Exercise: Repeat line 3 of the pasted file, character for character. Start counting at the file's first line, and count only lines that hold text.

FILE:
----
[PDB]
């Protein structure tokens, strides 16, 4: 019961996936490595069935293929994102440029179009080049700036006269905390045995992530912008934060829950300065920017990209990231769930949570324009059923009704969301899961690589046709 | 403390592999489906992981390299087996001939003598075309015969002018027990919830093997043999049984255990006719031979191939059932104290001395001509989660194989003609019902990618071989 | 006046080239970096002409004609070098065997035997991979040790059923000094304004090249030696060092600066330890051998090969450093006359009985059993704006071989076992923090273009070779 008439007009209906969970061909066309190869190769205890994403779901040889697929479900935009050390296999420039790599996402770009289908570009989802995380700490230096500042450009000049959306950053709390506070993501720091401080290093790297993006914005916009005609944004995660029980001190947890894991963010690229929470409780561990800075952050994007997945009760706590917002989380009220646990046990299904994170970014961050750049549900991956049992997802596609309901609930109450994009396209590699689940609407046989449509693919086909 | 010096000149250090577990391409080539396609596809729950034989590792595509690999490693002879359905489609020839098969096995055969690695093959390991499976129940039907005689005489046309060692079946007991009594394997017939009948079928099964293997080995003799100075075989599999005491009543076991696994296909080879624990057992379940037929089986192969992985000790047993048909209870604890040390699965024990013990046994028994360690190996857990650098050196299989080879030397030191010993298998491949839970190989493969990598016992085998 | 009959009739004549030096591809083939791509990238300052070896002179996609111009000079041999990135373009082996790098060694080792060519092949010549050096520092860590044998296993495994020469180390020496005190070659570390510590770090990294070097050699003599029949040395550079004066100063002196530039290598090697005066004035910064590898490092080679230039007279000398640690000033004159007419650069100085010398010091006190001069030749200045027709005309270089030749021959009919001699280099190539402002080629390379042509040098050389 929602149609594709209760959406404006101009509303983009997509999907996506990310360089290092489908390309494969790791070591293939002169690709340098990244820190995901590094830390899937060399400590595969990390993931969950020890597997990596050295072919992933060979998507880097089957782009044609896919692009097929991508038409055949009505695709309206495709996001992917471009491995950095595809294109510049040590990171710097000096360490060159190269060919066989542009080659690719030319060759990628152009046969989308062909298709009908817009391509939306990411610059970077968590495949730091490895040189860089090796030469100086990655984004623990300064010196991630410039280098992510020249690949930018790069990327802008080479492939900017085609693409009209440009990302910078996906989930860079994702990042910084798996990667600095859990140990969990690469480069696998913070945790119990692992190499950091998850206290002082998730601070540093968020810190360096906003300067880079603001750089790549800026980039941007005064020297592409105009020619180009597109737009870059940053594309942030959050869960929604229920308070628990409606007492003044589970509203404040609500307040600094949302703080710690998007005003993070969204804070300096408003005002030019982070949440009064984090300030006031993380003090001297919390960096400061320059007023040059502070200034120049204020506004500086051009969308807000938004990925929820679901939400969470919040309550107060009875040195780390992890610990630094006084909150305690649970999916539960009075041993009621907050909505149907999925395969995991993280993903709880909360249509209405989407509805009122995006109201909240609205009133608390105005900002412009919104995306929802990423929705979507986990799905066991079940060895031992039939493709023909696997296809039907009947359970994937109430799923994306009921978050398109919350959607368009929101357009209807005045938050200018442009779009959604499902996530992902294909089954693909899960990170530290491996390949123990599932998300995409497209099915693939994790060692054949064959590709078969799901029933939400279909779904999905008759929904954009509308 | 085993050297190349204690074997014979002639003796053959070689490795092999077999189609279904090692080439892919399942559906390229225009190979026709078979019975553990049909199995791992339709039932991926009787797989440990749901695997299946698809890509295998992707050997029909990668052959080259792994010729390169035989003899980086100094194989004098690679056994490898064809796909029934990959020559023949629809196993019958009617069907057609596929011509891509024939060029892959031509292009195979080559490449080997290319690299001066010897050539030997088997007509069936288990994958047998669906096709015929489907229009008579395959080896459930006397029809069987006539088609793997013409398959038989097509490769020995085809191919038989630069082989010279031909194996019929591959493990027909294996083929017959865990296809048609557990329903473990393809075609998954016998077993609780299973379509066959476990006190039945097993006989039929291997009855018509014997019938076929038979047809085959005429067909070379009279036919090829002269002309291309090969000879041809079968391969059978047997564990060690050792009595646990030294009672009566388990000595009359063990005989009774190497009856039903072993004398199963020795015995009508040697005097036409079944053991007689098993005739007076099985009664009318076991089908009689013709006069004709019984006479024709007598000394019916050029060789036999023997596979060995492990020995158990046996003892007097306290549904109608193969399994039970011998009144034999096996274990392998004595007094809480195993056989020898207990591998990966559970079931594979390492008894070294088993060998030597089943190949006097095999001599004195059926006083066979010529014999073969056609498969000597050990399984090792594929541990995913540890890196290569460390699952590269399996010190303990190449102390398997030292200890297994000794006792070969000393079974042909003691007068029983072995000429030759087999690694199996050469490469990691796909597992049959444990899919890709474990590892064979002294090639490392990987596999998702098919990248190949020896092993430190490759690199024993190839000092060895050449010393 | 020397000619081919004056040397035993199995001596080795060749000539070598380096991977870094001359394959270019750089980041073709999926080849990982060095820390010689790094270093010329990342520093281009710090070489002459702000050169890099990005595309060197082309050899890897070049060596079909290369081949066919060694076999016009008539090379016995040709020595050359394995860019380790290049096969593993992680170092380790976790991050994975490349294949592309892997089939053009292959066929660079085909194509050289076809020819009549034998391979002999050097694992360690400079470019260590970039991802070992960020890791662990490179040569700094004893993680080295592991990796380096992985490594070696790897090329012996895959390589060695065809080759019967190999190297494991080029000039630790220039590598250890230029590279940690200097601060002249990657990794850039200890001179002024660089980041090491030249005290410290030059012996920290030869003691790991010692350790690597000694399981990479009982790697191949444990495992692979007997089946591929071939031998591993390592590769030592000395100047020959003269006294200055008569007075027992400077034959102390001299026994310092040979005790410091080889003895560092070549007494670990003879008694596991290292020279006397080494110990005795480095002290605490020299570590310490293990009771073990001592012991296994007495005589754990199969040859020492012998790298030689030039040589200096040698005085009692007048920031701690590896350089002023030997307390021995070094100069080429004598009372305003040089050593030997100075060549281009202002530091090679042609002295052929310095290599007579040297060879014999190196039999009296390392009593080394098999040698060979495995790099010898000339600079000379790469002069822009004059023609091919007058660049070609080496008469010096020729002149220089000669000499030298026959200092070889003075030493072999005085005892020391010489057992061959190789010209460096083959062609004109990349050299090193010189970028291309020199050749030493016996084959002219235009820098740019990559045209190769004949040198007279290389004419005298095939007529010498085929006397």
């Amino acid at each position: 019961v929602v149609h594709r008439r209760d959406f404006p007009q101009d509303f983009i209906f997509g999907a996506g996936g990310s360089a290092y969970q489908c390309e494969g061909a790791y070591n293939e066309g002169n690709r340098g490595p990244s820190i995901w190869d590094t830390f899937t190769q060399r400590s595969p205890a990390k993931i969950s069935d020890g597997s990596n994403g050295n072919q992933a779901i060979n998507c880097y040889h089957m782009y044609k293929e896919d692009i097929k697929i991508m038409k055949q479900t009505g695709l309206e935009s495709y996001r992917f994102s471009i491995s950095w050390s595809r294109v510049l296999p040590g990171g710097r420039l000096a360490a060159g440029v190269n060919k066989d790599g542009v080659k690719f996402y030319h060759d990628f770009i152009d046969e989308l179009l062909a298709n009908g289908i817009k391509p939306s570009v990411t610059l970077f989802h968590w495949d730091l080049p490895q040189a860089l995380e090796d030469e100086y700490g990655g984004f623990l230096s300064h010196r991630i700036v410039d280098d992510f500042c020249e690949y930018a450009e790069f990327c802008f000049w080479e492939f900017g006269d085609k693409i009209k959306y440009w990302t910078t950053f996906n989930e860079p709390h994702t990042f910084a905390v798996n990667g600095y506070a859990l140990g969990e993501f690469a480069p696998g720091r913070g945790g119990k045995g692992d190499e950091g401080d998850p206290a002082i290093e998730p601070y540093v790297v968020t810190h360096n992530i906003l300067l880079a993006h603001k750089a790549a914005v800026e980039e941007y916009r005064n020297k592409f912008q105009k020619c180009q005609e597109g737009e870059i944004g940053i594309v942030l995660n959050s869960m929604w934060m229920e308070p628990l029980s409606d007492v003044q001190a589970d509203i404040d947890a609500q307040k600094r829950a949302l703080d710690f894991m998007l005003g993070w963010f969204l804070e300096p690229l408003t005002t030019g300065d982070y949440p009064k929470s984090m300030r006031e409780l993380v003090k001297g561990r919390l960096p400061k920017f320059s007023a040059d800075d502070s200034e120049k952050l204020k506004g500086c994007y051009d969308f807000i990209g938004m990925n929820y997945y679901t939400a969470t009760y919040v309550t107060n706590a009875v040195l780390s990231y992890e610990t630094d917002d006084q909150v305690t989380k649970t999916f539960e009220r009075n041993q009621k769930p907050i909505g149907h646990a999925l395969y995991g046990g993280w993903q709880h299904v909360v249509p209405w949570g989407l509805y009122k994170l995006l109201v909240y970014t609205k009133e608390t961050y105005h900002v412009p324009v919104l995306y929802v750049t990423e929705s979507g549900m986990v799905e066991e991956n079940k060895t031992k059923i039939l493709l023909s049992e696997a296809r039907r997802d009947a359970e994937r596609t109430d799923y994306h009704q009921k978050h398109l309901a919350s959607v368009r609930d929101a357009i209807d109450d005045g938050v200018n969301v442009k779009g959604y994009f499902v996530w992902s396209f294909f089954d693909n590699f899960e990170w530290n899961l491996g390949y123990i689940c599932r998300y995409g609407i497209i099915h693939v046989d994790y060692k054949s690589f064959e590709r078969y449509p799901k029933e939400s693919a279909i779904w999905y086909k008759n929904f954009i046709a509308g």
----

């Amino acid at each position: 019961v929602v149609h594709r008439r209760d959406f404006p007009q101009d509303f983009i209906f997509g999907a996506g996936g990310s360089a290092y969970q489908c390309e494969g061909a790791y070591n293939e066309g002169n690709r340098g490595p990244s820190i995901w190869d590094t830390f899937t190769q060399r400590s595969p205890a990390k993931i969950s069935d020890g597997s990596n994403g050295n072919q992933a779901i060979n998507c880097y040889h089957m782009y044609k293929e896919d692009i097929k697929i991508m038409k055949q479900t009505g695709l309206e935009s495709y996001r992917f994102s471009i491995s950095w050390s595809r294109v510049l296999p040590g990171g710097r420039l000096a360490a060159g440029v190269n060919k066989d790599g542009v080659k690719f996402y030319h060759d990628f770009i152009d046969e989308l179009l062909a298709n009908g289908i817009k391509p939306s570009v990411t610059l970077f989802h968590w495949d730091l080049p490895q040189a860089l995380e090796d030469e100086y700490g990655g984004f623990l230096s300064h010196r991630i700036v410039d280098d992510f500042c020249e690949y930018a450009e790069f990327c802008f000049w080479e492939f900017g006269d085609k693409i009209k959306y440009w990302t910078t950053f996906n989930e860079p709390h994702t990042f910084a905390v798996n990667g600095y506070a859990l140990g969990e993501f690469a480069p696998g720091r913070g945790g119990k045995g692992d190499e950091g401080d998850p206290a002082i290093e998730p601070y540093v790297v968020t810190h360096n992530i906003l300067l880079a993006h603001k750089a790549a914005v800026e980039e941007y916009r005064n020297k592409f912008q105009k020619c180009q005609e597109g737009e870059i944004g940053i594309v942030l995660n959050s869960m929604w934060m229920e308070p628990l029980s409606d007492v003044q001190a589970d509203i404040d947890a609500q307040k600094r829950a949302l703080d710690f894991m998007l005003g993070w963010f969204l804070e300096p690229l408003t005002t030019g300065d982070y949440p009064k929470s984090m300030r006031e409780l993380v003090k001297g561990r919390l960096p400061k920017f320059s007023a040059d800075d502070s200034e120049k952050l204020k506004g500086c994007y051009d969308f807000i990209g938004m990925n929820y997945y679901t939400a969470t009760y919040v309550t107060n706590a009875v040195l780390s990231y992890e610990t630094d917002d006084q909150v305690t989380k649970t999916f539960e009220r009075n041993q009621k769930p907050i909505g149907h646990a999925l395969y995991g046990g993280w993903q709880h299904v909360v249509p209405w949570g989407l509805y009122k994170l995006l109201v909240y970014t609205k009133e608390t961050y105005h900002v412009p324009v919104l995306y929802v750049t990423e929705s979507g549900m986990v799905e066991e991956n079940k060895t031992k059923i039939l493709l023909s049992e696997a296809r039907r997802d009947a359970e994937r596609t109430d799923y994306h009704q009921k978050h398109l309901a919350s959607v368009r609930d929101a357009i209807d109450d005045g938050v200018n969301v442009k779009g959604y994009f499902v996530w992902s396209f294909f089954d693909n590699f899960e990170w530290n899961l491996g390949y123990i689940c599932r998300y995409g609407i497209i099915h693939v046989d994790y060692k054949s690589f064959e590709r078969y449509p799901k029933e939400s693919a279909i779904w999905y086909k008759n929904f954009i046709a509308g």